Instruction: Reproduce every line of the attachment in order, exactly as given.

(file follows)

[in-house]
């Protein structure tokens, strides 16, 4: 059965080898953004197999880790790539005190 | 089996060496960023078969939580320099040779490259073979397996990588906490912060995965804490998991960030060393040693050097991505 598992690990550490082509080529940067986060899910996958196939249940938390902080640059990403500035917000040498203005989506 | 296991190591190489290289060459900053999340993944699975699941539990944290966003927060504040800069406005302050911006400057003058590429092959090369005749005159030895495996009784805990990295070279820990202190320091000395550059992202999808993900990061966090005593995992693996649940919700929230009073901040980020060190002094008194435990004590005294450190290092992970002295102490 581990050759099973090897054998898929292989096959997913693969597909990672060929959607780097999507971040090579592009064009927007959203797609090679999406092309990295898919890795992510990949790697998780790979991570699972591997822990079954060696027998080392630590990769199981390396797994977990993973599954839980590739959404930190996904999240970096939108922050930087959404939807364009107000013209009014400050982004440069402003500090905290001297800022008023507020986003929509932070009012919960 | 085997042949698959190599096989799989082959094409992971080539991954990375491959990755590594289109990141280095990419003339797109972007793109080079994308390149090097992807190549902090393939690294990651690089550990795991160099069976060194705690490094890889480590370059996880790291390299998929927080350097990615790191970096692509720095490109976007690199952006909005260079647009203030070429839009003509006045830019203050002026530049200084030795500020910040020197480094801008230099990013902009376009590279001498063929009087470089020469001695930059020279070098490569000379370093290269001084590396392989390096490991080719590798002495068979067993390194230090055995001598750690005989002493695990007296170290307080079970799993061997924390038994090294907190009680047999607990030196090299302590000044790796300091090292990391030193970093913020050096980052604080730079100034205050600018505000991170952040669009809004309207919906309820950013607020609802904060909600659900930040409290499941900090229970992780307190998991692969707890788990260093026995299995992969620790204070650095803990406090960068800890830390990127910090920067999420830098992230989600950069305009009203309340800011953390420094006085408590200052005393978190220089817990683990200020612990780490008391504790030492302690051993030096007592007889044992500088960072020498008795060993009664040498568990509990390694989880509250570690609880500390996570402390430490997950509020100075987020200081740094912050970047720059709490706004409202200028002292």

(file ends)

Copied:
[in-house]
């Protein structure tokens, strides 16, 4: 059965080898953004197999880790790539005190 | 089996060496960023078969939580320099040779490259073979397996990588906490912060995965804490998991960030060393040693050097991505 598992690990550490082509080529940067986060899910996958196939249940938390902080640059990403500035917000040498203005989506 | 296991190591190489290289060459900053999340993944699975699941539990944290966003927060504040800069406005302050911006400057003058590429092959090369005749005159030895495996009784805990990295070279820990202190320091000395550059992202999808993900990061966090005593995992693996649940919700929230009073901040980020060190002094008194435990004590005294450190290092992970002295102490 581990050759099973090897054998898929292989096959997913693969597909990672060929959607780097999507971040090579592009064009927007959203797609090679999406092309990295898919890795992510990949790697998780790979991570699972591997822990079954060696027998080392630590990769199981390396797994977990993973599954839980590739959404930190996904999240970096939108922050930087959404939807364009107000013209009014400050982004440069402003500090905290001297800022008023507020986003929509932070009012919960 | 085997042949698959190599096989799989082959094409992971080539991954990375491959990755590594289109990141280095990419003339797109972007793109080079994308390149090097992807190549902090393939690294990651690089550990795991160099069976060194705690490094890889480590370059996880790291390299998929927080350097990615790191970096692509720095490109976007690199952006909005260079647009203030070429839009003509006045830019203050002026530049200084030795500020910040020197480094801008230099990013902009376009590279001498063929009087470089020469001695930059020279070098490569000379370093290269001084590396392989390096490991080719590798002495068979067993390194230090055995001598750690005989002493695990007296170290307080079970799993061997924390038994090294907190009680047999607990030196090299302590000044790796300091090292990391030193970093913020050096980052604080730079100034205050600018505000991170952040669009809004309207919906309820950013607020609802904060909600659900930040409290499941900090229970992780307190998991692969707890788990260093026995299995992969620790204070650095803990406090960068800890830390990127910090920067999420830098992230989600950069305009009203309340800011953390420094006085408590200052005393978190220089817990683990200020612990780490008391504790030492302690051993030096007592007889044992500088960072020498008795060993009664040498568990509990390694989880509250570690609880500390996570402390430490997950509020100075987020200081740094912050970047720059709490706004409202200028002292």